CLEARWATER — Rebecca McDonald has always had a fascination with Africa, even as a child.
So in 1999 when she heard that the National Hospice Foundation, for which she's worked for 31 years, had a program that partnered American hospice organizations with those in the sub-Saharan, she had to learn more.
The next year in May, McDonald, 63, was making her first trip to Soweto, South Africa.
"I just have this affinity for Africa and the people of Africa," McDonald said. "I believe one of my former lives was there."
Since that time, McDonald and the Hospice of the Florida Suncoast have raised more than $100,000 and sent suitcases of medical supplies to Soweto, a city that's fighting a losing battle against AIDS/HIV.
"Generations between the ages of 18 and 60 are being wiped out by the AIDS epidemic," said McDonald, executive vice president of Programs for Hospice of the Florida Suncoast. "We are a global village and we are brothers and sisters in this global economy. Hospice is the same worldwide: compassion to help people live life well until they die."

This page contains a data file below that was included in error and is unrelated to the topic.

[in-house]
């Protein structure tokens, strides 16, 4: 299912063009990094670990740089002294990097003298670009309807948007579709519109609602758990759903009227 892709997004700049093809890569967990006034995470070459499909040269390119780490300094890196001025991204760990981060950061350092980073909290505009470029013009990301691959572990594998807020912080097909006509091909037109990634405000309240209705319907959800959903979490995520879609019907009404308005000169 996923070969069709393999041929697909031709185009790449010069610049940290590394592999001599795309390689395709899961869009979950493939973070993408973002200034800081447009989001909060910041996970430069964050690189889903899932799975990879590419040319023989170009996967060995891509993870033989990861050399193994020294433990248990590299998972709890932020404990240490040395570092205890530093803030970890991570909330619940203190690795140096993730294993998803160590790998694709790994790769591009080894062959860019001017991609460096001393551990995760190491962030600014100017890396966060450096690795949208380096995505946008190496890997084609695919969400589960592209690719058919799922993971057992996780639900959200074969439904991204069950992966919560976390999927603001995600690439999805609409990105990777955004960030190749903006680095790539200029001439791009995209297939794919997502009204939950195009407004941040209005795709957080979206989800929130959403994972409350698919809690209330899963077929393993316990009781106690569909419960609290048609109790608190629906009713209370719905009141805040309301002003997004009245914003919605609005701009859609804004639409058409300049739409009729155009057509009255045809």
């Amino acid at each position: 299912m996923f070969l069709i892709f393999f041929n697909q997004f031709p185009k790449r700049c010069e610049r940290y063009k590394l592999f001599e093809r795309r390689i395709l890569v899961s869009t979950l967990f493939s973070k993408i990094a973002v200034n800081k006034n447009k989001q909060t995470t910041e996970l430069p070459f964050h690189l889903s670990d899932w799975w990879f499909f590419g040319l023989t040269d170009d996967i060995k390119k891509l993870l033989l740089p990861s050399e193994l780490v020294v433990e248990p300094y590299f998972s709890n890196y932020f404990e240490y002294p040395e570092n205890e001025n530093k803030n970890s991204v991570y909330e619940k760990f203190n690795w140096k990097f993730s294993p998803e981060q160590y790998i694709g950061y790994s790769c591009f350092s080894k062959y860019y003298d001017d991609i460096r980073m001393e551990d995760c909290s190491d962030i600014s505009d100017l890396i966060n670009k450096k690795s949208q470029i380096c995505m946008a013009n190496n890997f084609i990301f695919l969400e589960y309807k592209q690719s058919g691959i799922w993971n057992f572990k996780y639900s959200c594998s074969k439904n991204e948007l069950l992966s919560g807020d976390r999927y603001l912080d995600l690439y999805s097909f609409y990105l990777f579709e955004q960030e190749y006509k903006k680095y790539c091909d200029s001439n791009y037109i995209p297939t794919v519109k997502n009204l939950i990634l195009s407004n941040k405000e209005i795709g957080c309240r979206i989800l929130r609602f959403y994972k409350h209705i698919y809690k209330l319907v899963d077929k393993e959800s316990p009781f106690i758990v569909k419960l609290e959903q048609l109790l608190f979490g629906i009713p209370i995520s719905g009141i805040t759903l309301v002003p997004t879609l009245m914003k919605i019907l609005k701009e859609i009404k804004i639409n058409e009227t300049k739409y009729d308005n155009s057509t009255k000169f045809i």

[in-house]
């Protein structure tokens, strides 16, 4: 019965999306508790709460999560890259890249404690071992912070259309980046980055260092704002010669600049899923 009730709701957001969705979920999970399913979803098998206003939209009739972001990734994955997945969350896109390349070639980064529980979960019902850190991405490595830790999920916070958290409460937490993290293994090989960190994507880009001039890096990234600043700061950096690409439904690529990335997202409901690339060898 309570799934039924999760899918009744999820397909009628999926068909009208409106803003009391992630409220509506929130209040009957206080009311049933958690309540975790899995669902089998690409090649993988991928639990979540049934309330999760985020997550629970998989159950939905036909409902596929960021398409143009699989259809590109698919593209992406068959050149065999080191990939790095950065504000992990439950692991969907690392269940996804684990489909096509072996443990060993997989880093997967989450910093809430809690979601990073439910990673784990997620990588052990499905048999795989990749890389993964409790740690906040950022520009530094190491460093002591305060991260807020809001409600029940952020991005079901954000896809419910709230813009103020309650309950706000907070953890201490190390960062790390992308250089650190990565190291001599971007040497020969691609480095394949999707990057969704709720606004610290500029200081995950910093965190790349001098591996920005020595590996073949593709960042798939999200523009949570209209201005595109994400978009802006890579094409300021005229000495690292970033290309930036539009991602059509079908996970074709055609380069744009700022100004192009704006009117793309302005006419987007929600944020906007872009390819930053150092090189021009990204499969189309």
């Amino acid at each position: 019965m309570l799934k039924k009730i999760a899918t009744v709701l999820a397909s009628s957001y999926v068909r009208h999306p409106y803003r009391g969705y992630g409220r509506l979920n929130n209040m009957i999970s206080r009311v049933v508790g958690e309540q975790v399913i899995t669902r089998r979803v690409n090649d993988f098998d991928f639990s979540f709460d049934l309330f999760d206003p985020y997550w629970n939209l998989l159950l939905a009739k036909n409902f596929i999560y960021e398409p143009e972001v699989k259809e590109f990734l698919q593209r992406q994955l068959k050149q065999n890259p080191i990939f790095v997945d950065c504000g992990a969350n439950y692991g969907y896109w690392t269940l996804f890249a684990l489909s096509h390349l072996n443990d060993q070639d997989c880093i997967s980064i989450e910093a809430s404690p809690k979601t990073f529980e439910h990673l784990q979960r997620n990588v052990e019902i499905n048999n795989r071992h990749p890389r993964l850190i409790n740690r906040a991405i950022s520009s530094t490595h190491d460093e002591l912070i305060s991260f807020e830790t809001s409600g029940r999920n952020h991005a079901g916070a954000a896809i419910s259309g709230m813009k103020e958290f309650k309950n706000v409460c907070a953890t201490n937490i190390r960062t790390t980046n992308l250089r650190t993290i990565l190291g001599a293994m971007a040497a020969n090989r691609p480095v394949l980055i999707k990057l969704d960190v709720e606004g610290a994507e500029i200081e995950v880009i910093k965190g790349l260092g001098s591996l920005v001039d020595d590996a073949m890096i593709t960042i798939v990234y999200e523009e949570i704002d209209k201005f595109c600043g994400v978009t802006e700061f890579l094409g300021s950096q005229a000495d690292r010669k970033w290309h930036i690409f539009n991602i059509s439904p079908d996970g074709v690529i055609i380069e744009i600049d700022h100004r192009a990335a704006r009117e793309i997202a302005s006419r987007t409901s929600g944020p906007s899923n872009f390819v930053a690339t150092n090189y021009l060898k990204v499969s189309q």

This evening, Hospice of the Florida Suncoast will host its inaugural A Taste of Good Hope, a fundraiser in which the proceeds will go to the Soweto effort. There will be South African wine and tea as well as a silent auction of local and South African art. A band will perform.
"I want to see us grow this partnership with the community," McDonald said. "There are still people who have a heart for people who are suffering."
At best count, there are some 2-million people in Soweto, a mining town and a flash point in the struggle to end apartheid, which repressed the country's blacks. Many of them live in tin shacks. McDonald said there is a 60 percent unemployment rate and a 30 percent HIV/AIDS infection rate in the country.
Last year, eight Hospice of Florida Suncoast workers made the trip to Soweto and this year, three Soweto workers spent time in Clearwater.
When the trip is made to South Africa, supplies such as vitamins, over-the-counter drugs and medical dressings are taken. In the poor country, with so many people dying slow deaths, the supplies are needed, McDonald said.
Dwight Douglass, a bereavement counselor at Hospice of the Florida Suncoast, made the trip to Soweto last year. He said he learned from the workers there.
"How dare I go over and try and teach them anything," Douglass said. "They (hospice workers) keep going despite the challenges. It's good for the spiritual eyes to see the great work that they do."
"I'm so impressed by the spirituality and faith," she said. "That no matter how bad things were, they are going to get better."
Demorris A. Lee can be reached at 445-4174 or email@example.com